With the Vice-Chair suddenly being vacated last month, they needed to fill it. This too was tabled until Commissioner Bidwell could be present. I had already put in a speaker card and so they called my name even though the issue wasn't going to be dealt with tonight.

"The last election of Vice Chair wasn't unanimous and there was a bit of an issue due to it. Upon reflection I can now see that those that dissented on the previous Vice Chair nominee, had it right all along. There was reason to be concerned.
With that said, I suggest that you elect Dan Bidwell... it'll encourage 100% attendance in the future."
-Joseph Morabito

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Never look back unless you are planning to go that way. ― Henry David Thoreau


  1. To use your date analogy I think it is rather cruel to tell someone they can ask you for a date(that you know you are going to refuse), get their hopes up, and then tell them no. I think it is better to tell them please don't ask. Too often I have heard comments from various city officials that we really should let a project go through because of the money the person has spent developing it. Well lets stop it at the GPIP point when it comes to changing residential zoning or density. Many will talk about property rights but will support residents who complain about code violations on their neighbors property. And rightly so- because it boils down to a quality of life issue. I think of the general plan and residential zoning along those lines. Every time the city allows a project to proceed that changes zoning to increase the number of homes per acre it impacts the quality of life for the neighbors around them. Many of us voted for city hood because we were tired of the county approving projects without taking into consideration the impact on others and we had a vision of a city that was less cookie cutter tracts with postage size lots and more neighborhoods with large lots. Rezoning and approving changes that allow smaller lot sizes and more houses impacts the quality of life in a area much more than just a neighbor having a junky yard. Regardless of whether the houses are nice or not.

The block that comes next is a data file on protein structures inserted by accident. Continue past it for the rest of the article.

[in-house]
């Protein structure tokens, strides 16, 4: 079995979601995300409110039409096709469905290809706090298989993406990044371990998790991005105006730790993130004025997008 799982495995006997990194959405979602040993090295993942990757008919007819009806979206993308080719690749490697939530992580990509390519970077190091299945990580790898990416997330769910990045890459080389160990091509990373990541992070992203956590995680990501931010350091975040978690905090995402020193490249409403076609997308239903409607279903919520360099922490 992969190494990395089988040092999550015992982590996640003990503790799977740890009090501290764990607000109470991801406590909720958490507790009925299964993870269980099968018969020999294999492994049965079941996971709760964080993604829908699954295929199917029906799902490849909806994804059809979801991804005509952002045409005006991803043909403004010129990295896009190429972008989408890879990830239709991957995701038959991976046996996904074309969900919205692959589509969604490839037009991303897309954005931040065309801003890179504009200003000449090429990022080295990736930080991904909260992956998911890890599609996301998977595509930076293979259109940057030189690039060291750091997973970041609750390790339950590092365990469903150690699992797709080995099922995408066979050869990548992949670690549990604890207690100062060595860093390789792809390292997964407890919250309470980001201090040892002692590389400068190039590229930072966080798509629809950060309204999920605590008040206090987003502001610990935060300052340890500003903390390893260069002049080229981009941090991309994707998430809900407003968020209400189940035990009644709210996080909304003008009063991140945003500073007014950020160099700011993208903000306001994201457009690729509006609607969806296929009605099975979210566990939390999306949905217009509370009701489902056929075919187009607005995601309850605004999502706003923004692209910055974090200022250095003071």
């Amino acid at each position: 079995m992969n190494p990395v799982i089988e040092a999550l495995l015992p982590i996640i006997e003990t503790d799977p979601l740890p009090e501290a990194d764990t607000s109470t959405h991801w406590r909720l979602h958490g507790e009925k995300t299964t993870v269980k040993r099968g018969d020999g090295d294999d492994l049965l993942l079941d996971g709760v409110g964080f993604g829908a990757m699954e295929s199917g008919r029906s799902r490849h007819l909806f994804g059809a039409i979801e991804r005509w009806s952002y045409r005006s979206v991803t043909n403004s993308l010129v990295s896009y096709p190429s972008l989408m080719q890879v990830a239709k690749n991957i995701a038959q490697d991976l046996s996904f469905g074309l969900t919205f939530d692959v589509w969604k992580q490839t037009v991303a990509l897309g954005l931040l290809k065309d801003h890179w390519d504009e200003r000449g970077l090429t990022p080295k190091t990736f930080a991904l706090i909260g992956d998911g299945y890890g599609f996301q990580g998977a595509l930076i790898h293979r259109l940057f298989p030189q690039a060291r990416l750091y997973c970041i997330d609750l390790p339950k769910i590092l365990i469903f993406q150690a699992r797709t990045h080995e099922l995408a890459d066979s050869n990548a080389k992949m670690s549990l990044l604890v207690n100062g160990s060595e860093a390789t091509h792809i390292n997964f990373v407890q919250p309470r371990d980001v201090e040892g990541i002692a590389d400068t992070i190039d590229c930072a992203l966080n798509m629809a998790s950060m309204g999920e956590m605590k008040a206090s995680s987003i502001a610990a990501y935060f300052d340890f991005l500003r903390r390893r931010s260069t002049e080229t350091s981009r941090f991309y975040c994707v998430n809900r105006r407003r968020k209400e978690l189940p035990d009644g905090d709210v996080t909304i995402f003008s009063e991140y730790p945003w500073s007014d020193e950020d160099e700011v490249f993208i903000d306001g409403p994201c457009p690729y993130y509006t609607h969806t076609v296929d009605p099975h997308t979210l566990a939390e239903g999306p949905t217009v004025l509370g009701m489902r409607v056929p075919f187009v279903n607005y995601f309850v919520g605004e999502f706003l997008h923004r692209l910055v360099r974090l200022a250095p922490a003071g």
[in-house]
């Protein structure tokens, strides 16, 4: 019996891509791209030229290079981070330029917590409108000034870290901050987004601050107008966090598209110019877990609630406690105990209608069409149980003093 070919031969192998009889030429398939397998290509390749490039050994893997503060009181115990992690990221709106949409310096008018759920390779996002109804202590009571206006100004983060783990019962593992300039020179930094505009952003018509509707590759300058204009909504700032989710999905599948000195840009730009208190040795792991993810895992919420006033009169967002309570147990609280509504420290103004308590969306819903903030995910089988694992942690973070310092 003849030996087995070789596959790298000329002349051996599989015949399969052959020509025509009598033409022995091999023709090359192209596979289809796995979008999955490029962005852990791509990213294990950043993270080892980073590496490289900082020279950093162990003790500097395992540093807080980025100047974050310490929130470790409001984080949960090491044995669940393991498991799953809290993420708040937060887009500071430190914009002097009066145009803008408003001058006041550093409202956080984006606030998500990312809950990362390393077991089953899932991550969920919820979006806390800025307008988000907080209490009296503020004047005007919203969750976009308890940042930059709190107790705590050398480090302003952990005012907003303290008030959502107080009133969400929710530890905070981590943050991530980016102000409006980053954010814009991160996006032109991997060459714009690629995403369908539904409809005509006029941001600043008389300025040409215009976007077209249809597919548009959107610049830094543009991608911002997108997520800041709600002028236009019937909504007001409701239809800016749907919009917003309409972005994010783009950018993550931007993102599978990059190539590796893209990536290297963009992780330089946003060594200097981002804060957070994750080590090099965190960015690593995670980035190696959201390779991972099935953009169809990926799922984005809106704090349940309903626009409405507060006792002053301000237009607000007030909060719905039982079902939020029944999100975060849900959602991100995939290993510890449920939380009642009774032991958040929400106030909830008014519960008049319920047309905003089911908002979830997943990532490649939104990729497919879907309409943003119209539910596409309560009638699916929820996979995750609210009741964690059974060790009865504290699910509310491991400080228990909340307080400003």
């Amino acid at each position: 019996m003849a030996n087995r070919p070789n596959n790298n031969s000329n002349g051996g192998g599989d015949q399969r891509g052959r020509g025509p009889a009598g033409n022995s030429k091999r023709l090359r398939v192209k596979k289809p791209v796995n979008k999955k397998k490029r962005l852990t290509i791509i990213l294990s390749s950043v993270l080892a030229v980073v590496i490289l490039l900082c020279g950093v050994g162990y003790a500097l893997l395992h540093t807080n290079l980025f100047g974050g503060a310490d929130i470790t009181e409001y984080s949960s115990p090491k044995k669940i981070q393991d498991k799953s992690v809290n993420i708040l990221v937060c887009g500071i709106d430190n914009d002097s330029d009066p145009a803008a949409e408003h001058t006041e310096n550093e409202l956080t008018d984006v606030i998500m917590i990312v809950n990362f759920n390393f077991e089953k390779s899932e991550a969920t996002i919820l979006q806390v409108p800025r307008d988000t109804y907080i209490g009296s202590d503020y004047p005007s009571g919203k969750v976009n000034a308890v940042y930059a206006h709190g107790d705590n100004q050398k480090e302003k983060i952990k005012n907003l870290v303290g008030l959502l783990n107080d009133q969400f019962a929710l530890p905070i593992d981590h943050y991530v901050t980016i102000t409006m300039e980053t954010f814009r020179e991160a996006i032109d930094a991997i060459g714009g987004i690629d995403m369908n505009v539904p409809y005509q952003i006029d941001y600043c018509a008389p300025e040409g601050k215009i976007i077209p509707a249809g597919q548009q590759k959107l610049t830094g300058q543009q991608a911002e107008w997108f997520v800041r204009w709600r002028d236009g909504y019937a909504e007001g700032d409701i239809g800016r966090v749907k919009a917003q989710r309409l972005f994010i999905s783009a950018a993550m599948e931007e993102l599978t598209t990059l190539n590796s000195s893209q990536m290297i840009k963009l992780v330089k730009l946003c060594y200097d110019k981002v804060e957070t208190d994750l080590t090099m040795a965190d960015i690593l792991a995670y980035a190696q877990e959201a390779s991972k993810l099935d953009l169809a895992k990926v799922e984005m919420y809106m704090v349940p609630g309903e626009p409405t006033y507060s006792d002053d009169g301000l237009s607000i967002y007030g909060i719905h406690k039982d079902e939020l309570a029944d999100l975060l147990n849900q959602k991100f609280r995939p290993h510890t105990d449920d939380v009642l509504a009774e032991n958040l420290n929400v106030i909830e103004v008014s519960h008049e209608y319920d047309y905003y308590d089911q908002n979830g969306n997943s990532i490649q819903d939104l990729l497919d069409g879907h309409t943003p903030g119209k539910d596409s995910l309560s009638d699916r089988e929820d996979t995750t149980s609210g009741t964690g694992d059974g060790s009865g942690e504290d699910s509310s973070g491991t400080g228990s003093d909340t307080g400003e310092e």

2. I don't the GPIP either. Maybe I'll have to see if Matt Bassi can explain it to me again. From what I remember, this isn't done most places.

    Still, I've seen detailed questions asked by commissioners of the applicant, even though there are no plans drawn up at the time. In this meeting, I heard a question about details (like what kind of turf is going to be in the pool area) and that is akin to asking where the cuckoo clock will be going in a house that hasn't been designed yet.

    The keys of a GPIP are not in the details, but in the meat of the matter. If a commissioner is ok with the zoning change or not is all that should matter. Not if there are going to be window boxes or stamped concrete.

  3. I agree the questions about the minutae are not important. The bigger impact and view of the city is what is important.